HUD/FHA 221(d)(4) Loans and Ginnie Mae Securities
The Government National Mortgage Association, otherwise known as Ginnie Mae, issues mortgage-backed securities which are "backed by the full credit and faith of the U.S. government." These are based on loans including a variety of FHA multifamily loans. These include FHA multifamily construction loans, like the HUD 221(d)(4) loan, as well as loans issued by the Department of Veterans Affairs (VA).
What is GNMA?
In 1968, HUD set up the Government National Mortgage Association (GNMA or Ginnie Mae) to promote home ownership in the US. In general, Ginnie Mae has several major functions:
Guarantees timely payment of principal and interest payments on residential MBS (mortgage-backed security) instruments to institutional investors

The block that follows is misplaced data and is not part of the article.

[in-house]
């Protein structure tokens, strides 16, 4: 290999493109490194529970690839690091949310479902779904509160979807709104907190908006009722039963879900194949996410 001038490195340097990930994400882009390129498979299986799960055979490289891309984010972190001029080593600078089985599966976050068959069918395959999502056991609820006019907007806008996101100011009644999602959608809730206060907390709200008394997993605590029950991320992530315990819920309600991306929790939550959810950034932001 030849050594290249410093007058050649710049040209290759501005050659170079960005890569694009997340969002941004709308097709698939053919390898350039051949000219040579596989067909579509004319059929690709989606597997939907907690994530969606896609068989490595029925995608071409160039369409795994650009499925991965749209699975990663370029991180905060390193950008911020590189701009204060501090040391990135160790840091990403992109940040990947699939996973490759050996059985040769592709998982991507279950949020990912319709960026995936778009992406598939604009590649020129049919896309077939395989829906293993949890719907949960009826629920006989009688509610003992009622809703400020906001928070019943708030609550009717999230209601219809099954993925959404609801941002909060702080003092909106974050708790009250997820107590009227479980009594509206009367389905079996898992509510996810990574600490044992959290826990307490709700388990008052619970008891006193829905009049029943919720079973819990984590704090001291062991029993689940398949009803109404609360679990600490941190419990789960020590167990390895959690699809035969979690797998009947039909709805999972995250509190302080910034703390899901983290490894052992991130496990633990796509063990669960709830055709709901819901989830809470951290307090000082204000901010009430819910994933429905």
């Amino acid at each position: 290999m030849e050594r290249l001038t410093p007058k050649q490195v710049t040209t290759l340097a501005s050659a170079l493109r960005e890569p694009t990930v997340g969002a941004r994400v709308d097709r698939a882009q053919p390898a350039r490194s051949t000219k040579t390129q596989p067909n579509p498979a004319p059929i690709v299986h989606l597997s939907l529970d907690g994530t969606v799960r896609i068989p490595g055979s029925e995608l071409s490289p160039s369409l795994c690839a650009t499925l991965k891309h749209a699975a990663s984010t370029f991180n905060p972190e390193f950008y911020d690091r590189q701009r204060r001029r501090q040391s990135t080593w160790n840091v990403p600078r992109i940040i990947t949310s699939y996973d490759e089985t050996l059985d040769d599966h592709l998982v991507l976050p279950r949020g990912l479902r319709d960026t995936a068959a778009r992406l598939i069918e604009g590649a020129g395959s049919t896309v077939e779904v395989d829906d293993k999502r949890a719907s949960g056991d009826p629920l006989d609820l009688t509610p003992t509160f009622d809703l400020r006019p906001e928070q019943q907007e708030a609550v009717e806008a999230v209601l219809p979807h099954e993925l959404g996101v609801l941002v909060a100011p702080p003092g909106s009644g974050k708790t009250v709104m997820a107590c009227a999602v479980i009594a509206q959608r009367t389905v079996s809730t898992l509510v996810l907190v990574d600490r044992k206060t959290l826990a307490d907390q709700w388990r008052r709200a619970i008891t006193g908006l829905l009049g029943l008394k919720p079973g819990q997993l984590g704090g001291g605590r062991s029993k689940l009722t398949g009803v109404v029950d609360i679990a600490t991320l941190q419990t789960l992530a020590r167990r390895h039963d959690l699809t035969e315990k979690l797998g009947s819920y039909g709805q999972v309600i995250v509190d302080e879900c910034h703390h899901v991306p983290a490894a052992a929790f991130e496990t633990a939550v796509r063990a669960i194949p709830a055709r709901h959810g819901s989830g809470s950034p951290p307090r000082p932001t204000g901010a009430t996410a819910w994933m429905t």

Guarantees securities backed by single-family and multifamily loans insured by government agencies (FHA, VA, HUD’s Office of Public and Indian Housing, and the Department of Agriculture’s Rural Development)
Additionally, Ginnie Mae does not:
Originate or purchase mortgage loans
Purchase, sell, or issue securities
Use derivatives to hedge
Carry long-term debt or other outstanding securities liabilities
What are Mortgage-Backed Securities?
Mortgage-backed securities (MBS) like Ginnie Mae bonds, are an investment in a pool of mortgage loans. These are bought by investors, who receive a certain amount of the principal and interest throughout the life of the bond, in this case, usually around 30 years. They also take on a certain degree of risk, even though the investment is backed by the U.S. government. Right now, investors can buy Ginnie Mae bonds in minimum $25,000 denominations.